Saturday, March 09, 2013

Photos of Feb 2013 Trip

We've just uploaded a photo album of our February trip to our Facebook page.  Head over there and check it out.  "Like" us while you're there!  :)

Reminder...you can donate to MSM for free, just by using our website to get to Amazon.com.  Use the search box on the left and proceed like normal at Amazon.  Amazon will donate up to 4% of the cost of your purchase to MSM!  It doesn't cost you anything!  You can't beat that!  Come back again and again!

Thursday, February 28, 2013

Long wait for Berthony

Months ago we wrote about Berthony, a 30 year old man with staghorn calcified kidneys. Dr. Mark has talked to a surgeon in western Massachusetts who is willing to do the necessary surgery and a local hospital is agreeing to donate services. But we have had one stumbling block after another with trying to get his birth certificate. The earthquake complicated things when records were lost but it seems that his true last name is different than what he's been using his whole life. Amoce has  made several trips to Port Au Prince to try to get it straightened out. Today he and Berthony traveled on the bus with the team and spent more time in PAP. Hoping that he will have a passport soon. Hoping that the money we spent today will produce results.

Wednesday, February 27, 2013

How to pour a concrete roof

Across the street from our house they are "pouring" and a new second floor roof. The process is fascinating. Take a good look at the photo.

A handmade tall ladder with platforms every eight feet or so. On each platform there is one man and they are all facing each other. The men on the the ground are mixing cement from raw materials that were dumped in the road during the past two days.

After it's mixed, a couple shovel fulls are scooped into metal pails about the size of a spaghetti pot. Then each pail is passed up the ladder from one man to the next. At the top it's dumped into a wheelbarrow.

The empty pails are threaded on a rope and slid down a zip line to the ground. They have at least nine pails in motion the whole time.

When the wheelbarrow is full it's rolled along a board to the spot on the roof where they need the cement. This roof is at least 18 feet wide hand 40 feet long.

The men have been doing this continuously for at least the last 4 hours without a break! Each man on the ladder has been bending and lifting over his shoulder for that long!!

Saturday, February 23, 2013

Zone Seche

Six hours of riding in the bus today for a trip out past Port A Piment. We traveled over roads broken up by Hurricane Sandy last October, over two riverbed separate and around washed out bridges to set up clinic in a medium sized church. Our first patient was an elderly woman with two very badly infected legs from her knee to her ankles. The next was a 3 year old with a vaginal infection from being washed in dirty water. Others were a 49 yo woman who looked 9 months pregnant but actually had a huge tumor growing. A 25 yo with typhoid. A man with diabetic sugar level of 430.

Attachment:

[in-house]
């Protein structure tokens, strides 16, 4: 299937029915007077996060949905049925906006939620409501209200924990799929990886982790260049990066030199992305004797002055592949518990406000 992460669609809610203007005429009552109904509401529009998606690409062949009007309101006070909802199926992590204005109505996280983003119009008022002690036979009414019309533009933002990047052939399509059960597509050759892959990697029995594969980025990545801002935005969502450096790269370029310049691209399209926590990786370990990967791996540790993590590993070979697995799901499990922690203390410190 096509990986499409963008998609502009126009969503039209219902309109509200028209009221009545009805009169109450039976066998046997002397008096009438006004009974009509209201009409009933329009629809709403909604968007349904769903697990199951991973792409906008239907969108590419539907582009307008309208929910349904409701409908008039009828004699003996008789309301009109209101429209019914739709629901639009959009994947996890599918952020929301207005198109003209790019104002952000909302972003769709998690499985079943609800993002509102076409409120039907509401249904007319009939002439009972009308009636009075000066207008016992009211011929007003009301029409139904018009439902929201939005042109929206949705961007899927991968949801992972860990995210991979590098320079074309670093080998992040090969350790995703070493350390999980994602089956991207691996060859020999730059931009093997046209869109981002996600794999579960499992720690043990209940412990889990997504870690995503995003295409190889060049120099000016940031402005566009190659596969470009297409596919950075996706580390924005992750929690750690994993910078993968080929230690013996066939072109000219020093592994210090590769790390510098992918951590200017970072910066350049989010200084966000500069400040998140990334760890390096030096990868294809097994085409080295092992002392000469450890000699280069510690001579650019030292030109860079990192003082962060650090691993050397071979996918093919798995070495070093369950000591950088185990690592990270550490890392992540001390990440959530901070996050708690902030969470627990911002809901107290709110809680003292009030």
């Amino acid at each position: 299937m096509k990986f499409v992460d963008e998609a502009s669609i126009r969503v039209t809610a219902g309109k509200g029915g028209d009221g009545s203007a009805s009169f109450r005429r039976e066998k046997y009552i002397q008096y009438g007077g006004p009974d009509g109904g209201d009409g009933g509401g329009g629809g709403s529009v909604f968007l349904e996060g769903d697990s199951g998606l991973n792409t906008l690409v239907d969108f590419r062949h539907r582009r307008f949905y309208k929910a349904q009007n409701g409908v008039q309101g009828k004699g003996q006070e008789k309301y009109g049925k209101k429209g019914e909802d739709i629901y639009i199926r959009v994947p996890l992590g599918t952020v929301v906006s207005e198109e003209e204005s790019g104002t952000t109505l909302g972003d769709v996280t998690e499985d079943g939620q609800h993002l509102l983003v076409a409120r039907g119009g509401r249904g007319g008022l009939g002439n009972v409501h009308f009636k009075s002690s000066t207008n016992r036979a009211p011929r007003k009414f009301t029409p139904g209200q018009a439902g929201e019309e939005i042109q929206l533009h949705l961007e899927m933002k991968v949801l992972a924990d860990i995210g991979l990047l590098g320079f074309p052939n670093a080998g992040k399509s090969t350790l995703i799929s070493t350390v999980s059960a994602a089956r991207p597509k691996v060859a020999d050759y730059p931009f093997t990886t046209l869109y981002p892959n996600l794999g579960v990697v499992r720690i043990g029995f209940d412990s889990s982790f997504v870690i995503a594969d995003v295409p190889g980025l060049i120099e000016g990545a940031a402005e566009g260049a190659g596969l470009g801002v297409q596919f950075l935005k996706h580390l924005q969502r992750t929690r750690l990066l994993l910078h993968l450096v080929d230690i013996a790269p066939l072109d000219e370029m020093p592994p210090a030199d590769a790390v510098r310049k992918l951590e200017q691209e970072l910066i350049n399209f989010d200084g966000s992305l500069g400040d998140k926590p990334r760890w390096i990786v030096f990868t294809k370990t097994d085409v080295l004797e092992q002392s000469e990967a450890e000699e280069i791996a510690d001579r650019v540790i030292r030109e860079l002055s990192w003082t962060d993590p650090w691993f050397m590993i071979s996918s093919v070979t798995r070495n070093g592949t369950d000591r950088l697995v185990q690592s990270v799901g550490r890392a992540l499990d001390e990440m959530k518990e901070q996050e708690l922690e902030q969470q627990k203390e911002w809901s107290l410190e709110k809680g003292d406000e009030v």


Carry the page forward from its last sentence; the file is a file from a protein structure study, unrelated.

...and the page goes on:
Friday, February 22, 2013

Smooth Clinic at Torbeck

The team was awake by 6 am, made coffee and began unpacking. By 9 am we had finished sorting, packed for the day and were on the road before 10:00.

Set up went smoothly and the new plywood PVC tables worked great. We can break them down, put them in the bus and we're ready for clinic!

The team jelled quickly and we had a good routine going within the hour. We were expecting to see 80 people but saw 99. Some faces were familiar. Father (Pere) Gerard is really good at preparing for us. The Catholic Church we worked in is open and airy.

We saw the typical kind of problems: scabies in children, high blood pressure, head aches, joint pain, hernias. Other more unusual cases were a 17 year old with sickle cell anemia, a 6 year old with rickets, and another 6 year old who was vomiting worms. Her older sister brought her in because she was always sickly... Of course, the worms are stealing all the nutrition!

Obed, Marc Samy Saint Eugene, and Jasmin were translators along with Amoce. We have a great team.
8-)

Thursday, February 21, 2013

JFK to PauP

Departure from Massachusetts was on time. We made it to JFK with only a little delay after one member of the team left his/her wallet behind at a rest stop and we had to go back to retrieve it. Thankfully it was still there!

Getting through customs was stalled when a team member made an "x" on the wrong side of the immigration form.

The ride to Les Cayes on Sent Etwal was long and... exciting when we had a blowout in the dark.